Worship at Old Stone Well Farm

An Eye on Tomorrow: A Special Southampton, NY Edition

Toto we are not in Kansas anymore…or Vermont. This Accidental Country Pastor in Southampton, New York, guest preaching for the Rev. Sarah Bigwood of First Presbyterian Church in the village of Southampton.

While some come here for the beach, the high-end shopping and great restaurants I, of course, find myself exploring the area’s rich 17th-century history — and houses. Yes, I am in my glory to be surrounded by many houses built in the 1600s.

But exploring these old houses got me thinking about past generations and generations to come. More importantly, what are we building for tomorrow? Are our eyes on eternal things as 2 Corinthians talks about? Or do the actions we take and the decisions me make, based on material gain and comfort?

Come. Join me for a special edition of worship in Southampton. And make sure to watch the end, as I share a funny behind the scenes story.


Pastor Donna

2 Corinthians 4:17-18

For this slight momentary affliction is preparing us for an eternal weight of glory beyond all measure, because we look not at what can be seen but at what cannot be seen; for what can be seen is temporary, but what cannot be seen is eternal.

A Quick Thought for the Day

As I walked this morning on the rail trail, deep in my own thoughts about which way to go and how best to serve God, I was reminded that my thoughts needed to be on God and his guidance. After all, how many times has God’s loving words proven true when whispered in my heart: “I know the plans I have for you…”

So how was I reminded that my thoughts were misplaced?

Lost in my own darkness, I suddenly noticed a ray of light shining on my path. The sun had broken over the mountains. I stopped and smiled. I remembered a time long ago–so it seems–when the late February sun broke through the bleak of winter, making my heart fill with hope once again.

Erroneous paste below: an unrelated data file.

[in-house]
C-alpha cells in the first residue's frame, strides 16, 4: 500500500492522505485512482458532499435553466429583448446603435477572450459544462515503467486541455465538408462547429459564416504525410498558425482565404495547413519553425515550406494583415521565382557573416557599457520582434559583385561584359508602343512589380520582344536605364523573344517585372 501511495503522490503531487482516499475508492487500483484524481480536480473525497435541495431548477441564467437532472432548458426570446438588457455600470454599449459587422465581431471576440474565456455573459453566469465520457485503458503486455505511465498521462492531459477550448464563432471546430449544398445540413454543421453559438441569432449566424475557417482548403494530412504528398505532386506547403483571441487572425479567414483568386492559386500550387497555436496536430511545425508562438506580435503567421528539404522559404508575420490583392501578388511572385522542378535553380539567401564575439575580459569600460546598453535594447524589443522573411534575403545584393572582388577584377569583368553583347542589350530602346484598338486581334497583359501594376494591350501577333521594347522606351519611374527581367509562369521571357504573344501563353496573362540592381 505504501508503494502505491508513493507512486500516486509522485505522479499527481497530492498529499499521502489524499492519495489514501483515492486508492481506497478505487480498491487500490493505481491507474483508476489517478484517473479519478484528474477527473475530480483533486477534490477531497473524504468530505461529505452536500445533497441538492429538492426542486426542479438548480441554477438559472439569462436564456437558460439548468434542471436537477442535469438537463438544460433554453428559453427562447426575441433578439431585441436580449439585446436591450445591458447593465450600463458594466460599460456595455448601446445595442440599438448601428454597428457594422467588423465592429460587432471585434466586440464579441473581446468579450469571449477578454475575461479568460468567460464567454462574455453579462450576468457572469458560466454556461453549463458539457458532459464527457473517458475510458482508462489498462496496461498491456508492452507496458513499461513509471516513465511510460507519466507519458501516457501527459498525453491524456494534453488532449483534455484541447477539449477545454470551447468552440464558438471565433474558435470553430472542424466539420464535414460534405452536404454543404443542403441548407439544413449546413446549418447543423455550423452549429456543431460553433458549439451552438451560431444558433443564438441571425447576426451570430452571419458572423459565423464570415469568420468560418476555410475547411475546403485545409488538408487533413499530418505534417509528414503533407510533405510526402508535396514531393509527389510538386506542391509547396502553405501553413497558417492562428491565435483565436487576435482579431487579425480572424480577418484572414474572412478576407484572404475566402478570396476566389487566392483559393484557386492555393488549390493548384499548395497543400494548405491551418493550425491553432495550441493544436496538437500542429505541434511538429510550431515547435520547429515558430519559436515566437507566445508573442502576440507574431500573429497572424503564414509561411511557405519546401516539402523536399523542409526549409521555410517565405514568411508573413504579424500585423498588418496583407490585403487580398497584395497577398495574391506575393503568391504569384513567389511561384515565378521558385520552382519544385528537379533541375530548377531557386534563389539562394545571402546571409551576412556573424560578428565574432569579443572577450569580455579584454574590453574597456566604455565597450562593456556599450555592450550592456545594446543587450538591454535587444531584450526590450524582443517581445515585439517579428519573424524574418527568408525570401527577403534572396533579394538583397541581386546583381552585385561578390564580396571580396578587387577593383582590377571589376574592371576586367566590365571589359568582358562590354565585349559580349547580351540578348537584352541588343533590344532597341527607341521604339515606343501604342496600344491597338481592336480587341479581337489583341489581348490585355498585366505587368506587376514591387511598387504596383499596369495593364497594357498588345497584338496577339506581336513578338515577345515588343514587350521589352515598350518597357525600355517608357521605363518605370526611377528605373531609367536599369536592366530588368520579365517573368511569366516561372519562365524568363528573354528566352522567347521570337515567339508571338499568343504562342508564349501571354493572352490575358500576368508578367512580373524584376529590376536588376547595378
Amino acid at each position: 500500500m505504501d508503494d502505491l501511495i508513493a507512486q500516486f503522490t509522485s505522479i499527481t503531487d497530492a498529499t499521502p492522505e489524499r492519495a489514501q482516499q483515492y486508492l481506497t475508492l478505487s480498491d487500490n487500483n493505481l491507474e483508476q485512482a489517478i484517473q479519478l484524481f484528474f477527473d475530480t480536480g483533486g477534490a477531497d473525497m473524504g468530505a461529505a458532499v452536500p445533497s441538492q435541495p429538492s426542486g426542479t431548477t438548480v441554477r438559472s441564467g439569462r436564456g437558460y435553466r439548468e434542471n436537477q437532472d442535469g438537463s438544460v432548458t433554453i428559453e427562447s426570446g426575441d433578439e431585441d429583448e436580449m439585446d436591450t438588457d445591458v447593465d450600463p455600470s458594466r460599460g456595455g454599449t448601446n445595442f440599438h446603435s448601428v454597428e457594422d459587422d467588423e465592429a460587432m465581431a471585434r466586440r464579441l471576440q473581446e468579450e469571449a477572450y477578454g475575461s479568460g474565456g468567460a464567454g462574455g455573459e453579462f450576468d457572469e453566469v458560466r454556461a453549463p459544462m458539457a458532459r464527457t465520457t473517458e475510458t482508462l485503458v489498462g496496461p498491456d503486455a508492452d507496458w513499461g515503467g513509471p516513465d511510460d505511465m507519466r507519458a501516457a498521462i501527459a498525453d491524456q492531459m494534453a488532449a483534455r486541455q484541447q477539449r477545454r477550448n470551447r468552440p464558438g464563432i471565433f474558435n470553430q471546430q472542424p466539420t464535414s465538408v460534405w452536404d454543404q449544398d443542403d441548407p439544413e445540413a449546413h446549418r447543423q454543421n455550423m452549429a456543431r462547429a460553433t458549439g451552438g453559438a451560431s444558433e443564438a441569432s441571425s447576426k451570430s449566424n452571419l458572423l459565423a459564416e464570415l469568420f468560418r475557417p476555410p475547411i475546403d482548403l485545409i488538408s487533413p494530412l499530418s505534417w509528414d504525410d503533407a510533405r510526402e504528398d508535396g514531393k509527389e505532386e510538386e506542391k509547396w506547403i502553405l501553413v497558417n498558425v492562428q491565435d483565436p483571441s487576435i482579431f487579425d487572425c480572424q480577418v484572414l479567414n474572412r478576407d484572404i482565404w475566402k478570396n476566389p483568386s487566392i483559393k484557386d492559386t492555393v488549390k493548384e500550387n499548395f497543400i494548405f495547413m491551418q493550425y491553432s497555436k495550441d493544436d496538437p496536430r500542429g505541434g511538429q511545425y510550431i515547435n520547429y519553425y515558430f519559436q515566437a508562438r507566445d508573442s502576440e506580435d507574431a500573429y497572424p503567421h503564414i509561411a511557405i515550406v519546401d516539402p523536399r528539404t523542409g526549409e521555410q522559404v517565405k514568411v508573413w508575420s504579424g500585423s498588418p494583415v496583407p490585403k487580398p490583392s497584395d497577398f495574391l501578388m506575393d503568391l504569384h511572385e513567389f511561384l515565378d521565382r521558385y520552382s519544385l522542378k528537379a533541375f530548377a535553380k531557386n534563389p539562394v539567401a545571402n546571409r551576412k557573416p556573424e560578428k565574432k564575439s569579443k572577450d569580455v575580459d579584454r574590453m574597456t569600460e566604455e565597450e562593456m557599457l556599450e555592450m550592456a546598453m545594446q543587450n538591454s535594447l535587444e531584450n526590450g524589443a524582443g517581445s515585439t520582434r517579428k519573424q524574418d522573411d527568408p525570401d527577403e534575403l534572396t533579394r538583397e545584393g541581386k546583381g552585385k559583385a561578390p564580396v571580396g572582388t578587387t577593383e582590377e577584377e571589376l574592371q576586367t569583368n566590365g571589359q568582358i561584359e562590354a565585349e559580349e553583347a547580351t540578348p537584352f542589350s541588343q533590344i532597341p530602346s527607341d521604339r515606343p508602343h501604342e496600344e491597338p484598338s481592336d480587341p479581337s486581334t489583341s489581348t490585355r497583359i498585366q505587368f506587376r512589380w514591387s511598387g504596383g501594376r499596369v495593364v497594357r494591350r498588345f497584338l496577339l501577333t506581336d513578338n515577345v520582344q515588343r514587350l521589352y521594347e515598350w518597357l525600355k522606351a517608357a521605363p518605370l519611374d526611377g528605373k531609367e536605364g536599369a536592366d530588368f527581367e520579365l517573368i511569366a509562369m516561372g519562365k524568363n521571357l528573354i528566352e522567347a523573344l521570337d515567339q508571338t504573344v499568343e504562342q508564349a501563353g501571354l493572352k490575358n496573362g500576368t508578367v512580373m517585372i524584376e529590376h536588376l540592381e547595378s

I was on a retreat just a week after my I buried my boyfriend. Still reeling from the shock of his accident and slowly coming to grips that he was gone, I heeded my friends’ advice to come on the retreat. I really just wanted to be alone. But I went, and spent time alone there in a crowd.

While others were gathered in prayer one afternoon, I snuck off to walk in the woods. The snow was still on the ground, although patches of brown peeked through here and there. I stopped to sit on a log. It was the perfect place to breakdown and weep. And so I broke and wept.

I felt alone, confused and so unsure of the future. What was next? What was I to do? My future looked so uncertain.

As my head hung low and the tears slowed their pace, I sat still and numb. My eyes were closed but suddenly I felt a strange warmth. It grew stronger. With my head still hanging low, I opened my eyes to see a ray of light streaming down upon the ground in front me. I looked up towards the sky and noticed the sun breaking through the clouds.

For I know the plans I have for you…I heard God whisper…

God is whispering the same promise still.IMG_4011.jpg

God’s light will always break through and shine. Always.

I continued to walk this time with thoughts on the goodness of God.


My Someday Farm


Sofie, Pastor Donna’s bumbling Bernese Mountain dog, sits on top of the hill, taking in the view of the accidental country pastor’s someday farm. 

Morning had broken. I threw on my Mucks and barn coat and, with a steaming mug of coffee in hand, went out into the crisp air to start the day with my version of a breakfast for champions—a hearty prayer walk.